So sad and scary.
[Image via WENN.]
Back in 2009, Mischa Barton was admitted into a psychiatric ward after she was charged with a DUI and marijuana possession, which unfortunately lead to her being depressed.
But after being in low spirits for a while, she realized that her "breakdown" is now irrelevant.
The A Resurrection actress said:
Aww c'mon McDonald's, depression is NOT funny!
Earlier this month, a McDonald's ad surfaced on Boston's public transportation featuring a woman with her head down with a headline that read: “You’re Not Alone. Millions of people love the Big Mac," but after the hamburger giant did some research, it was found that they never even approved the ad.
After Mickey D's rep Nicole DiNoia heard about the craazzzy ad, she said:
Despite her beautiful voice, Michelle Williams has had depression, and she ain't afraid to talk about it… not anymore at least.
While rehearsing for her Broadway musical Fela!, the Destiny's Child singer revealed that she's suffered from moderate depression, adding:
A few months ago, we were saddened by the news that Junior Seau, the 43 year old former NFL linebacker, had shot himself in the chest — just a few years after his career ended.
His decision to commit suicide baffled his family and friends, so now they're going to see if they can find a medical reason.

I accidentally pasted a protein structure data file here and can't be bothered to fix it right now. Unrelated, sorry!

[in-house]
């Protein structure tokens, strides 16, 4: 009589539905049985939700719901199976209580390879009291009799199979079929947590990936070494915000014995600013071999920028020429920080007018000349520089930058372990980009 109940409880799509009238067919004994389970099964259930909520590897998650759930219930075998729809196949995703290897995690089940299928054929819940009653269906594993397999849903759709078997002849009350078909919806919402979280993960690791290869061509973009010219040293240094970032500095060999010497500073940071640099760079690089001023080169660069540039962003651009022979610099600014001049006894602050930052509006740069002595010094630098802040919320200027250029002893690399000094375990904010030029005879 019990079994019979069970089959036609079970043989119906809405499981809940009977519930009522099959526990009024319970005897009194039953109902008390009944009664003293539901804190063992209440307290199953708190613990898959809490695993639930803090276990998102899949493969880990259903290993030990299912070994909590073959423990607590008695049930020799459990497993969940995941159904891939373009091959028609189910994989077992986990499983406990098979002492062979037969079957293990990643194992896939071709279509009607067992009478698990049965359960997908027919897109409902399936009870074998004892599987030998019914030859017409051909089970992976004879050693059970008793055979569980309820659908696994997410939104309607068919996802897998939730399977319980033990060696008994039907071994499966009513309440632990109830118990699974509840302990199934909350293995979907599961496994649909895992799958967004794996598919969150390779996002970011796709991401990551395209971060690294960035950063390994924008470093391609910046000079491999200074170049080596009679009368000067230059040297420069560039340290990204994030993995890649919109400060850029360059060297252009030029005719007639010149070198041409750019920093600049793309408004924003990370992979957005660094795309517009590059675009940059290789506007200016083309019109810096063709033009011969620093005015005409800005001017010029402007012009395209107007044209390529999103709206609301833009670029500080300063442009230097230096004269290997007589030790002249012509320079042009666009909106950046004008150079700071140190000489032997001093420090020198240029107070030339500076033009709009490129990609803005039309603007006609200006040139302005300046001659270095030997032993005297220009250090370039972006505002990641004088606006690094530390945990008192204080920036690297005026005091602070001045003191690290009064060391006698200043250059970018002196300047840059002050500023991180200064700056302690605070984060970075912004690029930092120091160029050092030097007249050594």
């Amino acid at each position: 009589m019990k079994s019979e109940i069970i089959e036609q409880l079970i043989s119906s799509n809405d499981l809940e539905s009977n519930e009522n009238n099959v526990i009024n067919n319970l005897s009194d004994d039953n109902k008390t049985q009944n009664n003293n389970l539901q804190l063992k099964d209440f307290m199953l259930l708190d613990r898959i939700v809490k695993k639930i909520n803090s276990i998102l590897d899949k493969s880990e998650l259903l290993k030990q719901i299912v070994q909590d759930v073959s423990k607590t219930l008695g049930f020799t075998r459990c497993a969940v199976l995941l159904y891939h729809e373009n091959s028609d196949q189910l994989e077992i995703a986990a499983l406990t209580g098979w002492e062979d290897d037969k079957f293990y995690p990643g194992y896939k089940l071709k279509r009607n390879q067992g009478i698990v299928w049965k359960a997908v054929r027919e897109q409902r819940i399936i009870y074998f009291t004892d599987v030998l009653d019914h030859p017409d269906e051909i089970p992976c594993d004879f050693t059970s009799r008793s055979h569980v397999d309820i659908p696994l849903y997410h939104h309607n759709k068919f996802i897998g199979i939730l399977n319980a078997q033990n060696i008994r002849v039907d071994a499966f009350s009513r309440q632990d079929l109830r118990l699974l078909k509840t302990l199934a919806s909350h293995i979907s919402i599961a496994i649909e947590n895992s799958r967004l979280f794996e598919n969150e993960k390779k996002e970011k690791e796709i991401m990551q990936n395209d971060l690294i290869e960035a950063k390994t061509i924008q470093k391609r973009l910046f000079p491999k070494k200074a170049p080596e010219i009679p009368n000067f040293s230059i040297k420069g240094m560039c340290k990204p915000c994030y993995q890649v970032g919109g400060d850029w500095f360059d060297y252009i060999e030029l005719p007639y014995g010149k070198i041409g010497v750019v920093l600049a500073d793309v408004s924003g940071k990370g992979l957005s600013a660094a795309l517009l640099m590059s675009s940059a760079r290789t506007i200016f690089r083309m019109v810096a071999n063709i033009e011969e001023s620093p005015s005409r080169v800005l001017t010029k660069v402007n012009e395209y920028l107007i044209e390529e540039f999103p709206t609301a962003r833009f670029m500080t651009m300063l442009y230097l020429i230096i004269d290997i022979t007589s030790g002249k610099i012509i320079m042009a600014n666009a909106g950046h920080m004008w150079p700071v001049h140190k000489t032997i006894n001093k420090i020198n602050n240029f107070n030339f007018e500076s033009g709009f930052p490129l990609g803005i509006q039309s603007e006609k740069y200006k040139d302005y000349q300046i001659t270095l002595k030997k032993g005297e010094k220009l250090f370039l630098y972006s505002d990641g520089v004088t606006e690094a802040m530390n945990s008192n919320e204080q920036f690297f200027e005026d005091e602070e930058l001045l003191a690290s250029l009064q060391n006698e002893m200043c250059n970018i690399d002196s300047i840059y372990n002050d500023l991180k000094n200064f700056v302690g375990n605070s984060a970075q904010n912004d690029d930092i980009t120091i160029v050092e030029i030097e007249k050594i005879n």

Any kind of avenue we can find is a good one if it results in diagnosing and becoming aware of someone's depression — and helping them treat it.
Researchers are hopeful that a new study might be able to see the signs of depression by looking at the amount and type of online activity people are showing.
This means that there could be software tools to help warn us!
All of this came about when researchers noticed that depressed people use the internet differently than those who weren't.
Some of the signs were: obsessively checking e-mail, watching lots of videos, and switching frequently among multiple apps.
How is that NOT everyone??
They then asked 216 college students to complete a questionnaire to determine whether they were depressed.
After that, they had the tech department watch, which is super creepy even if they say it wasn't:
"This didn't mean snooping on what the students were looking at or whom they were e-mailing; it merely meant monitoring how they were using the Internet - information about traffic flow that the university customarily collects for troubleshooting network connections and such."
Anyway, there was a correlation between high depression scores and greater instances of sharing files such as music and movies.
Of course, this doesn't mean you shouldn't be talking to professionals:
"This would not replace the function of mental health professionals, but it could be a cost-effective way to prompt people to seek medical help early. It might also be a tool for parents to monitor the mood-related Internet usage patterns of their children."
Any early alert is a good one, if you ask us!
Science! Science! Science!
[Image via AP Images.]